Hong Kong Tour Guides

useful info and tips for visitors to Hong Kong

Tag: atm machines

Currency Exchange Tips for Hong Kong

1000 hong kong dollars

One thing that happens on every trip is the issue of exchanging currency into the local money. Hong Kong uses the “Hong Kong Dollar”, often indicated as an example as $1000HK or $1000HKD. Thankfully, for the moment at least, the currency of Hong Kong is “pegged” to the US dollar with a pretty solid rate, 0.13 or 7.76 Hong Kong dollars for 1 US dollar. Because of this official peg, your exchange rate to Hong Kong dollars is essentially based on whatever your exchange rate may be to US dollars. For Americans travelling to Hong Kong, let’s just say it makes it very simple.

There are tons of ways to exchange money in Hong Kong. First off, there are the exchange places at the airport. A recent survey showed them offering something near to 7 even, which is pretty poor rate. I never want to put down anyone’s business, but honestly, that exchange rate borders on criminal – 10% is a huge drop. The airport also has some currency exchange ATMs (Citibank, example) but I have never personally tried them, I don’t know what rate they give.

The best bet generally is to use your ATM card to make withdrawals directly from your home bank account, providing you take a reasonable amount of money. Most machines will limit you to $2500HK per transaction, which should be around $320 or so US at a time. Add to that a transaction fee, and whatever the banks take in the conversion, and you are still okay. At the official rate you are looking at $322, and one recent transaction I did (against a debit mastercard) was $333, or about 3%. That makes for a pretty big difference.

In town, there are currency exchange places just about everywhere, hanging out of every possibly nook and cranny and crevice in most areas. Keep an eye on both the rate and any fees they will charge you beyond the exchange, some have “no fees” beyond the displayed rates, while others will charge you for the service directly. Either way, check out what your net money would be and go with what works. If you get a street exchance over 7.5 these days you are doing pretty good. Some hotels also offer exchange services, but watch the rates, some of them are trying to profit from your ignorance about the exchange rates.

More than anything, avoid anyone who is offering to do money exchange on the street or “down an alley” to a side office or location. While Hong Kong is generally not dangerous this way, there are always some who will try to rip you off. Stay with actual exchange shops and you will do fine.

Finally, my basic rule for shopping. If you are any good at doing basic math in your head, when you are a hong kong store, just take the price you see and divide it by 7 to get the price in US dollars. You will give you a slightly inflated US price, but will also give you a pretty solid comparison after exchange and all that. In those terms, your Big Mac combo meal at McDonalds here costs under $4 US… nice!

Before You Leave Hong Kong Airport For Your Hotel

Before you leave Hong Kong airport for your hotel (or other final destination in town) there are a couple of things you should do. These two important steps will turn you into a real Hong Kong person and make your trip very much more interesting.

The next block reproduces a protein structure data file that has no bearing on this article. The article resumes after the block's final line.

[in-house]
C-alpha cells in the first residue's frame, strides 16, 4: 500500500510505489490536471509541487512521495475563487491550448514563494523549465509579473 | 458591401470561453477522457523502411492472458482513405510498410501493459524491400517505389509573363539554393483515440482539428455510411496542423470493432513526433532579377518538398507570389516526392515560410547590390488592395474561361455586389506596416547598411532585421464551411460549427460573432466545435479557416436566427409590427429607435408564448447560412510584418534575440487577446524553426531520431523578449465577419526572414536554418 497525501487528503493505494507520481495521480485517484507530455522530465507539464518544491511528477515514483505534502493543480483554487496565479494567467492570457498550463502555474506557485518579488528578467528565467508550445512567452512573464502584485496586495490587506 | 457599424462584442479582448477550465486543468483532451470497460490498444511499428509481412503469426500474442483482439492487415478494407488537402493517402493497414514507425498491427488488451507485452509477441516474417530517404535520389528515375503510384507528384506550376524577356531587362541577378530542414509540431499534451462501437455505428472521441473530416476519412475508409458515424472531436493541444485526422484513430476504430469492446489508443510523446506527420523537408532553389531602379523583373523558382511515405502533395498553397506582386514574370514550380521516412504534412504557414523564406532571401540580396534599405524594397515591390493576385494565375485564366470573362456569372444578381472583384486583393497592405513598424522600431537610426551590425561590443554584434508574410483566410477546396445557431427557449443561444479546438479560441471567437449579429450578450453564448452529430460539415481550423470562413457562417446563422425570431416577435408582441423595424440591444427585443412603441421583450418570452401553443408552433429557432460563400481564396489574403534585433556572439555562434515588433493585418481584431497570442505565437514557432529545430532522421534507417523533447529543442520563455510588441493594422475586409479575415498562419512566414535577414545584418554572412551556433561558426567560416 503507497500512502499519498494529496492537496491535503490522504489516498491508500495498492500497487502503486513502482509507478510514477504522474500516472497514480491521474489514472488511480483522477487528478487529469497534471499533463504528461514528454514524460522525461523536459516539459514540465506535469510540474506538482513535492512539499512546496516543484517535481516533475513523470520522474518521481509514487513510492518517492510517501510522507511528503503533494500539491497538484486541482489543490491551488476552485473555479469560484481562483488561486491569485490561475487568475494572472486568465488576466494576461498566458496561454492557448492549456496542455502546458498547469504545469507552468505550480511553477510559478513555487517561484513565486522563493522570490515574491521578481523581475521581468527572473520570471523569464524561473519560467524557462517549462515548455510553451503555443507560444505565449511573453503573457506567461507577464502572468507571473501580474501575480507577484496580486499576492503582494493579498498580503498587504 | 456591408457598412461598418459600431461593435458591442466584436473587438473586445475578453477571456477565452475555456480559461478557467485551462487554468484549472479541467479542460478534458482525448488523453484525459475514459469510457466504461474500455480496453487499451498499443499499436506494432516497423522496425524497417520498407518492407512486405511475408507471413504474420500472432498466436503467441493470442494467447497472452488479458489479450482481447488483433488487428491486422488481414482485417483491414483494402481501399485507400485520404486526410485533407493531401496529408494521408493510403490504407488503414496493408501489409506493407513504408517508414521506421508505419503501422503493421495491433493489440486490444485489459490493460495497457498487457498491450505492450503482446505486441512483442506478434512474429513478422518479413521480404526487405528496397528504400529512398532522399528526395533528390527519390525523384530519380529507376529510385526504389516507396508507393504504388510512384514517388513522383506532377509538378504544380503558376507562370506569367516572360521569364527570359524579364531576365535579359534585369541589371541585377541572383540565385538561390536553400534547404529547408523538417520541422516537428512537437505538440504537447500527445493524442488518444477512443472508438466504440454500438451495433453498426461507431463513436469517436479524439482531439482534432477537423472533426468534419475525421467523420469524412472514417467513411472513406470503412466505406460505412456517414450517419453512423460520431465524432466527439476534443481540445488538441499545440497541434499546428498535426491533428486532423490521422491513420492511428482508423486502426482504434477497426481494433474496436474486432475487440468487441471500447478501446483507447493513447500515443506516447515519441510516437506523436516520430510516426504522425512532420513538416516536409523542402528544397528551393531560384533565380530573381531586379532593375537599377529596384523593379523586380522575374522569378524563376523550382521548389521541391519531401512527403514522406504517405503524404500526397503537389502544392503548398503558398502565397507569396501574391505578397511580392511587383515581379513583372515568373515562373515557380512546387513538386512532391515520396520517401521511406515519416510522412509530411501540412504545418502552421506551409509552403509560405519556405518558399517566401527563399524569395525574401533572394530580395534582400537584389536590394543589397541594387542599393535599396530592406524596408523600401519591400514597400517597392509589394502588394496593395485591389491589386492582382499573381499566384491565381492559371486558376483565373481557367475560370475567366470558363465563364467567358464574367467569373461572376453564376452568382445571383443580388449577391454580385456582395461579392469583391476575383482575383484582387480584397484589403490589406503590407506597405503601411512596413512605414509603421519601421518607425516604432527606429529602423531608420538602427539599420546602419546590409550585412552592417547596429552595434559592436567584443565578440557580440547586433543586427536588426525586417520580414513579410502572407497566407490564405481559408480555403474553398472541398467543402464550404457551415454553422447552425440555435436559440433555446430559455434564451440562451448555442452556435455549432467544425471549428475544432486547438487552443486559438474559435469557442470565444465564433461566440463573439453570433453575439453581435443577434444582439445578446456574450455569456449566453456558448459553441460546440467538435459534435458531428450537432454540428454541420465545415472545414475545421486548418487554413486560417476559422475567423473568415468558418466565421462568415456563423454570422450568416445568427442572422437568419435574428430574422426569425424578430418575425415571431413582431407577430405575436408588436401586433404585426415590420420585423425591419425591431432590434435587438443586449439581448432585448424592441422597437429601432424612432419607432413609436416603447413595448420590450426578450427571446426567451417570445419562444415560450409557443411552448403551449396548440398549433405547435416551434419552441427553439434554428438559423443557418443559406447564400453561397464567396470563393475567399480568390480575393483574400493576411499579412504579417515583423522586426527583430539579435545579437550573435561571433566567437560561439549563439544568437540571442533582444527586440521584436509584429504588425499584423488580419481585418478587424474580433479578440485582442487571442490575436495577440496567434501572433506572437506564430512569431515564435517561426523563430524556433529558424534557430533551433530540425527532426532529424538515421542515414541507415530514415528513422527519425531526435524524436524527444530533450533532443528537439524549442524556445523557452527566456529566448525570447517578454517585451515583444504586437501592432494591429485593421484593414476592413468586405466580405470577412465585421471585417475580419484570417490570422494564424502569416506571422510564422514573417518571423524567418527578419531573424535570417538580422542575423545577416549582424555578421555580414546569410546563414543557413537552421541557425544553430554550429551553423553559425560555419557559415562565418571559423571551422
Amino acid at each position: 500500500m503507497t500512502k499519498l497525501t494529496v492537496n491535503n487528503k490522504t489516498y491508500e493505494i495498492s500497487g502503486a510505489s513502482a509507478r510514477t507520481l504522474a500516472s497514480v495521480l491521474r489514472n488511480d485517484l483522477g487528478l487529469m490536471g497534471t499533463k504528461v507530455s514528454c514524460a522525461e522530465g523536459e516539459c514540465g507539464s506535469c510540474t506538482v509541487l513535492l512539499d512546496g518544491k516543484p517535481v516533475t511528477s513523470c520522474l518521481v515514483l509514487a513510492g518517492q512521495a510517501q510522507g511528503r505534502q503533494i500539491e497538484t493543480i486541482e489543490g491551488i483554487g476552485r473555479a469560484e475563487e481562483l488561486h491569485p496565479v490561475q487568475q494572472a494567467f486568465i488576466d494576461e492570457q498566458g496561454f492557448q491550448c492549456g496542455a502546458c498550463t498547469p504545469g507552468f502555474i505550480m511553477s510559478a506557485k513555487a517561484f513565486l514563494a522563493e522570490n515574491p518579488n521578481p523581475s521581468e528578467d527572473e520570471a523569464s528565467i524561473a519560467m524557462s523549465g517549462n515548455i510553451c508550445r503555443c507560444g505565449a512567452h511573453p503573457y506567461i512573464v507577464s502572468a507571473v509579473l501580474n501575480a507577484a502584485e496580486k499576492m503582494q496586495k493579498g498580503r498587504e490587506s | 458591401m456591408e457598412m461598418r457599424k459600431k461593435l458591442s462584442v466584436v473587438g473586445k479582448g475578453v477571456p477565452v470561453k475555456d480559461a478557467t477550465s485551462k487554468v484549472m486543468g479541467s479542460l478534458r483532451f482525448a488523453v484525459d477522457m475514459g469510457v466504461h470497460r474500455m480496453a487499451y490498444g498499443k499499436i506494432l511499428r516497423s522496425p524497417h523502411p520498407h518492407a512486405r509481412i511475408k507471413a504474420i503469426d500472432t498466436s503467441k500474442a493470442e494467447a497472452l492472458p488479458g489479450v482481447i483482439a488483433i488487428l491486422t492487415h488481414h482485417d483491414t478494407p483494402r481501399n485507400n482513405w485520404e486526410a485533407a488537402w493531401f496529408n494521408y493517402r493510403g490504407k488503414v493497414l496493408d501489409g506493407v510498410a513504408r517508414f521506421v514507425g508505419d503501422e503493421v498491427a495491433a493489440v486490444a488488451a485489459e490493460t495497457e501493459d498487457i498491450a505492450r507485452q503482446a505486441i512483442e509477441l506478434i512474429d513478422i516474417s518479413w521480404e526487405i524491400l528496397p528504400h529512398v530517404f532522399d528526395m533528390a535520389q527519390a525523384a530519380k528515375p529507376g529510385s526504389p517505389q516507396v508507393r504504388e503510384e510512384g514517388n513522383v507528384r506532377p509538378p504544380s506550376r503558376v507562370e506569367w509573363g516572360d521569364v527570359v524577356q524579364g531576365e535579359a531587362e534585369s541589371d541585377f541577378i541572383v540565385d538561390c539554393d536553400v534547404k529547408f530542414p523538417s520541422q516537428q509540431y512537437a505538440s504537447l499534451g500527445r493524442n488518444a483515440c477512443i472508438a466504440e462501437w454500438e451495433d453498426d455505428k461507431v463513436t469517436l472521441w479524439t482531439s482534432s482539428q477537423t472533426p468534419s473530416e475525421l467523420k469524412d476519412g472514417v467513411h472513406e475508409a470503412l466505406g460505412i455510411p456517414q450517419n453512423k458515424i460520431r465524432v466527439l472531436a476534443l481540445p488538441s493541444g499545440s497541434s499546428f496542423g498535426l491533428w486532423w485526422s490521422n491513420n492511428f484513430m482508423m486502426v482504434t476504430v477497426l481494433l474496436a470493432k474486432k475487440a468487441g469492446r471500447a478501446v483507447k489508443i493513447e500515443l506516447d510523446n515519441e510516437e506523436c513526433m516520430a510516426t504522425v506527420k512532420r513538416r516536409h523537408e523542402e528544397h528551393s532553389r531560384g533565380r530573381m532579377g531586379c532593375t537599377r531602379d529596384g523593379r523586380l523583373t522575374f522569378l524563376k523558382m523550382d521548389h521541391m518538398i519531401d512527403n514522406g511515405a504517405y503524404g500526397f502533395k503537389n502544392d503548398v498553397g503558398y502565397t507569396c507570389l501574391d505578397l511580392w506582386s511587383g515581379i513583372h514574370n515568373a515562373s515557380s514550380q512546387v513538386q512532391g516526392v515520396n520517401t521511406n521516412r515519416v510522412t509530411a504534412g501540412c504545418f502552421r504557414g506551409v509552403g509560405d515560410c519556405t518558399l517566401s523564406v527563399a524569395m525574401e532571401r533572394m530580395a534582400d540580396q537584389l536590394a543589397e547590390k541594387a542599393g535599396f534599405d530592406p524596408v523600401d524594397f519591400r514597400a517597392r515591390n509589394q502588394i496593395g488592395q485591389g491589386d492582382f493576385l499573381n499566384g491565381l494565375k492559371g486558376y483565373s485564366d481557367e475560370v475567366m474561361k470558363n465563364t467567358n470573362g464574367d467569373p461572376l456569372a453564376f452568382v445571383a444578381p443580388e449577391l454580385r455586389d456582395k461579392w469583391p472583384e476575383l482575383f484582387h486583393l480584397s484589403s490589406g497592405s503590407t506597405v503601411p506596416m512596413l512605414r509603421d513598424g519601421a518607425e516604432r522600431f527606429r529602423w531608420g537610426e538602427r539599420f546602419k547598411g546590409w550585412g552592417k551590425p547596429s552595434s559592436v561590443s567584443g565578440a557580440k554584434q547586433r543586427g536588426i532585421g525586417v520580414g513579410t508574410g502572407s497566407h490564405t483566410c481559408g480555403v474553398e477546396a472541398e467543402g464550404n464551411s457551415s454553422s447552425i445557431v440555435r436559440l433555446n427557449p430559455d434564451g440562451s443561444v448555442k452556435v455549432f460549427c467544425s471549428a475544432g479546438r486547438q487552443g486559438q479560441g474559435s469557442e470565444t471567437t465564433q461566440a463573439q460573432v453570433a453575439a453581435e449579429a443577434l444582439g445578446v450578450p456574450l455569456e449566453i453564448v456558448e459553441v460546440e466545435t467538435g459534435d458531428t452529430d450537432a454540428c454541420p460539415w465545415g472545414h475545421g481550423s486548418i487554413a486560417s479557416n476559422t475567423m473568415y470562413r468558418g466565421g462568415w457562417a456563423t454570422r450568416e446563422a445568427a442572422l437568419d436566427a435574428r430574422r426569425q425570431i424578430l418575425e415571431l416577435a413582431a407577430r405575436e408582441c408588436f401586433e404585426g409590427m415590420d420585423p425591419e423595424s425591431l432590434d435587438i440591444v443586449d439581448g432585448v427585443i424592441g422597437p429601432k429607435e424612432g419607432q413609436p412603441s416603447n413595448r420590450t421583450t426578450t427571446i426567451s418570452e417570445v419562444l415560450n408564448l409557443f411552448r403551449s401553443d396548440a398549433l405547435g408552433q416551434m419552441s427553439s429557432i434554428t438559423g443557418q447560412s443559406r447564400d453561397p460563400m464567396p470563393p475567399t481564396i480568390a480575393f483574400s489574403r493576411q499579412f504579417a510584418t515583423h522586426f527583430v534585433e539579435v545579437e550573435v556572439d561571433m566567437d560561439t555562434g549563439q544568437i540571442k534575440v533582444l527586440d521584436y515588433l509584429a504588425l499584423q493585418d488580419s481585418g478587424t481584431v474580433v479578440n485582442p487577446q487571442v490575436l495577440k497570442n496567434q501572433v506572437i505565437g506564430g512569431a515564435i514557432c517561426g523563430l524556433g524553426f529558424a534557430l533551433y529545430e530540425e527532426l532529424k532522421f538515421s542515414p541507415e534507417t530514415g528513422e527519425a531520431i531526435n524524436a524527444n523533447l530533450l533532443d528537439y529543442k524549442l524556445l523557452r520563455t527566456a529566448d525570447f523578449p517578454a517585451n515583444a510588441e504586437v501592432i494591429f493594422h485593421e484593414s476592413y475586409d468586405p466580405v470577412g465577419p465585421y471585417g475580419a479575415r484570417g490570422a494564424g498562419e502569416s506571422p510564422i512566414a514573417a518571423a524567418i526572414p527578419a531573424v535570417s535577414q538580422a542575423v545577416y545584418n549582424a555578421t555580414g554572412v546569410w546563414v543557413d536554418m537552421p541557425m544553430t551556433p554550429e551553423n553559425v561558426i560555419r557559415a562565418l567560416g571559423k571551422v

Before you can do either of these things, you will need some cash. Hopefully you followed my advice and didn’t do any money exchange in the arrivals area of the airport, their rates are generally terrible. The best way to get cash in Hong Kong is to pull out your trust ATM / cash card and make a withdrawl. At current rates, a $1000HK dollar withdrawl is about $130 or so US dollars. Thankfully, there are a number of ATM machines right in the airport, which makes things a little easier.

citibank atm hong kong airportThe cash machines are generally located in the area between the A and B exits, near the central elevator / escalator complex. If you came out of the A gate, that will be to your right down the concourse, and if you came out of B, it’s to the left. All of the stores and services are located along the wall between the A and B gate exits, so as you walk along from the A gate you will have shops and banks on your right, and restaurants on your left (congrats, you just saw your first Hong Kong McDonalds!). There are a couple of sets of ATM machines along the right side near the elevators. I think they are a Citibank and an HSBC, but not to worry, they have global access to most other banks. Withdrawing cash here will likely get you a much better rate than trying to exchange cash at the airport. You should probably withdraw a couple of thousand HK (which is only $250 US dollars) as you will need to spend a bit in the next few minutes to get yourself organized.

octopus card hong kongNow, for Hong Kong step 1: You need an Octopus card. Why would you want an octopus on a card? Well, actually, in Hong Kong the Octopus card is possibly one of the single most useful things you can have. It’s you method for paying for trains, buses, subways, and even the airport express train. So in that regard, it’s sort of a transit pass. But it is much more, because pretty much every small convenience store (7-eleven, Circle K, Vingo, and others) will have a machine that lets you pay for your purchases by deducting right off the Octopus card. No more fighting for change! You will actually be very surprised all of the places you can use it instead of cash, from McDonalds and KFC to local restaurant chains like Fairwood or Cafe Coral. You can use it to access the cross harbor ferries, you can even use it in some places in Shenzhen in mainland China. It’s a value added storage device that will keep you from ending up with a pocket full of change, and also help you to not slow down lines in convenience stores!


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